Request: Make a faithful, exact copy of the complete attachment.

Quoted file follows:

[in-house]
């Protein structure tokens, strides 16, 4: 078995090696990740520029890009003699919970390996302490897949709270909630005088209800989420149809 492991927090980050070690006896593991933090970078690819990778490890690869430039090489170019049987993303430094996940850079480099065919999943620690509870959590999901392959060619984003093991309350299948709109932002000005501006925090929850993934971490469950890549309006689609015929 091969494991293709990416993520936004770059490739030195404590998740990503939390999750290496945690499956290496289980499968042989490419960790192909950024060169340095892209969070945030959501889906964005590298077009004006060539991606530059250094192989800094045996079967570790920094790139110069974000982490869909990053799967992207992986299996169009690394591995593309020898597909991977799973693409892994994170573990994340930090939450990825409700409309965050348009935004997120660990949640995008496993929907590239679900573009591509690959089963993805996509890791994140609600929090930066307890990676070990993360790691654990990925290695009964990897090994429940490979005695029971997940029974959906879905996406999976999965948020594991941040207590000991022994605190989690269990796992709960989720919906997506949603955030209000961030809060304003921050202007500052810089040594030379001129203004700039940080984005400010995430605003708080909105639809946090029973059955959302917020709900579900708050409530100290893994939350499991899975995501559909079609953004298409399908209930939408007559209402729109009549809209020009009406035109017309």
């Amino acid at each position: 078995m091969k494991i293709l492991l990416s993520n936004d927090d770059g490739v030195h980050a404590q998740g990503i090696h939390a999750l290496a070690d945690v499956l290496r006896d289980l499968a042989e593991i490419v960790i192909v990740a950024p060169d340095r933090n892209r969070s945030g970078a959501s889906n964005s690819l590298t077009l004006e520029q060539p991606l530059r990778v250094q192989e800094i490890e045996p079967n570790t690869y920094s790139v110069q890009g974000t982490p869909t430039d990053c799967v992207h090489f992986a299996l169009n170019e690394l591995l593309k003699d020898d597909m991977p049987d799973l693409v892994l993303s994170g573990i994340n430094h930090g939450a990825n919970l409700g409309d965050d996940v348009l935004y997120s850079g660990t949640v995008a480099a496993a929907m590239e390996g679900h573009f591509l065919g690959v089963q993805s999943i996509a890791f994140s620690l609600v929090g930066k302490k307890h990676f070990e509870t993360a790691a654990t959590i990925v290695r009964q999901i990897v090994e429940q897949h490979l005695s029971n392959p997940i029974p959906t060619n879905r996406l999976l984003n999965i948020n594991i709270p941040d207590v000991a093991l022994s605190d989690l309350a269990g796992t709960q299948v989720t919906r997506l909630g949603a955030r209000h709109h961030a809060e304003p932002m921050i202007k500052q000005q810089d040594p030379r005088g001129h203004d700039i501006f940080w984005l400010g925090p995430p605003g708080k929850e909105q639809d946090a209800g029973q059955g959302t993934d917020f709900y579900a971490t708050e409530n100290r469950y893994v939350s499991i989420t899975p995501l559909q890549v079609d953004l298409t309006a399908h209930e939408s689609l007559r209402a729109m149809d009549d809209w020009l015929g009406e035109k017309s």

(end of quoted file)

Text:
[in-house]
């Protein structure tokens, strides 16, 4: 078995090696990740520029890009003699919970390996302490897949709270909630005088209800989420149809 492991927090980050070690006896593991933090970078690819990778490890690869430039090489170019049987993303430094996940850079480099065919999943620690509870959590999901392959060619984003093991309350299948709109932002000005501006925090929850993934971490469950890549309006689609015929 091969494991293709990416993520936004770059490739030195404590998740990503939390999750290496945690499956290496289980499968042989490419960790192909950024060169340095892209969070945030959501889906964005590298077009004006060539991606530059250094192989800094045996079967570790920094790139110069974000982490869909990053799967992207992986299996169009690394591995593309020898597909991977799973693409892994994170573990994340930090939450990825409700409309965050348009935004997120660990949640995008496993929907590239679900573009591509690959089963993805996509890791994140609600929090930066307890990676070990993360790691654990990925290695009964990897090994429940490979005695029971997940029974959906879905996406999976999965948020594991941040207590000991022994605190989690269990796992709960989720919906997506949603955030209000961030809060304003921050202007500052810089040594030379001129203004700039940080984005400010995430605003708080909105639809946090029973059955959302917020709900579900708050409530100290893994939350499991899975995501559909079609953004298409399908209930939408007559209402729109009549809209020009009406035109017309």
């Amino acid at each position: 078995m091969k494991i293709l492991l990416s993520n936004d927090d770059g490739v030195h980050a404590q998740g990503i090696h939390a999750l290496a070690d945690v499956l290496r006896d289980l499968a042989e593991i490419v960790i192909v990740a950024p060169d340095r933090n892209r969070s945030g970078a959501s889906n964005s690819l590298t077009l004006e520029q060539p991606l530059r990778v250094q192989e800094i490890e045996p079967n570790t690869y920094s790139v110069q890009g974000t982490p869909t430039d990053c799967v992207h090489f992986a299996l169009n170019e690394l591995l593309k003699d020898d597909m991977p049987d799973l693409v892994l993303s994170g573990i994340n430094h930090g939450a990825n919970l409700g409309d965050d996940v348009l935004y997120s850079g660990t949640v995008a480099a496993a929907m590239e390996g679900h573009f591509l065919g690959v089963q993805s999943i996509a890791f994140s620690l609600v929090g930066k302490k307890h990676f070990e509870t993360a790691a654990t959590i990925v290695r009964q999901i990897v090994e429940q897949h490979l005695s029971n392959p997940i029974p959906t060619n879905r996406l999976l984003n999965i948020n594991i709270p941040d207590v000991a093991l022994s605190d989690l309350a269990g796992t709960q299948v989720t919906r997506l909630g949603a955030r209000h709109h961030a809060e304003p932002m921050i202007k500052q000005q810089d040594p030379r005088g001129h203004d700039i501006f940080w984005l400010g925090p995430p605003g708080k929850e909105q639809d946090a209800g029973q059955g959302t993934d917020f709900y579900a971490t708050e409530n100290r469950y893994v939350s499991i989420t899975p995501l559909q890549v079609d953004l298409t309006a399908h209930e939408s689609l007559r209402a729109m149809d009549d809209w020009l015929g009406e035109k017309s």